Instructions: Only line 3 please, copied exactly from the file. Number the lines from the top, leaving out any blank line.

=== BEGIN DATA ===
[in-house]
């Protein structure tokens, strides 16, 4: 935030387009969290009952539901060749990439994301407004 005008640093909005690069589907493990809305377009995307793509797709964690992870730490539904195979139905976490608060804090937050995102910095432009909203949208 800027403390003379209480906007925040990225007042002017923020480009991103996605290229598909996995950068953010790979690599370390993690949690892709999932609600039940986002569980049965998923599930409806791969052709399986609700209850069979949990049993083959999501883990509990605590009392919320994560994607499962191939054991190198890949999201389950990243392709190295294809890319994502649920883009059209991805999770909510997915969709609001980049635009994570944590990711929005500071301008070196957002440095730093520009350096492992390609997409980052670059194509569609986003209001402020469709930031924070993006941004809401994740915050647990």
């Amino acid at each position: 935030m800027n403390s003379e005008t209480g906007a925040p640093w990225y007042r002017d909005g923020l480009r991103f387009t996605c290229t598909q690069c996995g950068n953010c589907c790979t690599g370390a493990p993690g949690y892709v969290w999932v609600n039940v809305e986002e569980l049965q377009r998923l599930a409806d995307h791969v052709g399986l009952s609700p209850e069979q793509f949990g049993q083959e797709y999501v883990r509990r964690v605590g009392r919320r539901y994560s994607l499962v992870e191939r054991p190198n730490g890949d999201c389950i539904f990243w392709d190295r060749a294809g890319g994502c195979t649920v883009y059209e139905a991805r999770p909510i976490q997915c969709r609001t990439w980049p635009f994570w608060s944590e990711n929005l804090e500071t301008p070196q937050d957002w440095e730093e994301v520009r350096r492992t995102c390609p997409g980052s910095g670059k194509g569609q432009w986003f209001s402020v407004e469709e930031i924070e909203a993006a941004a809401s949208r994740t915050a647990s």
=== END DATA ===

């Amino acid at each position: 935030m800027n403390s003379e005008t209480g906007a925040p640093w990225y007042r002017d909005g923020l480009r991103f387009t996605c290229t598909q690069c996995g950068n953010c589907c790979t690599g370390a493990p993690g949690y892709v969290w999932v609600n039940v809305e986002e569980l049965q377009r998923l599930a409806d995307h791969v052709g399986l009952s609700p209850e069979q793509f949990g049993q083959e797709y999501v883990r509990r964690v605590g009392r919320r539901y994560s994607l499962v992870e191939r054991p190198n730490g890949d999201c389950i539904f990243w392709d190295r060749a294809g890319g994502c195979t649920v883009y059209e139905a991805r999770p909510i976490q997915c969709r609001t990439w980049p635009f994570w608060s944590e990711n929005l804090e500071t301008p070196q937050d957002w440095e730093e994301v520009r350096r492992t995102c390609p997409g980052s910095g670059k194509g569609q432009w986003f209001s402020v407004e469709e930031i924070e909203a993006a941004a809401s949208r994740t915050a647990s």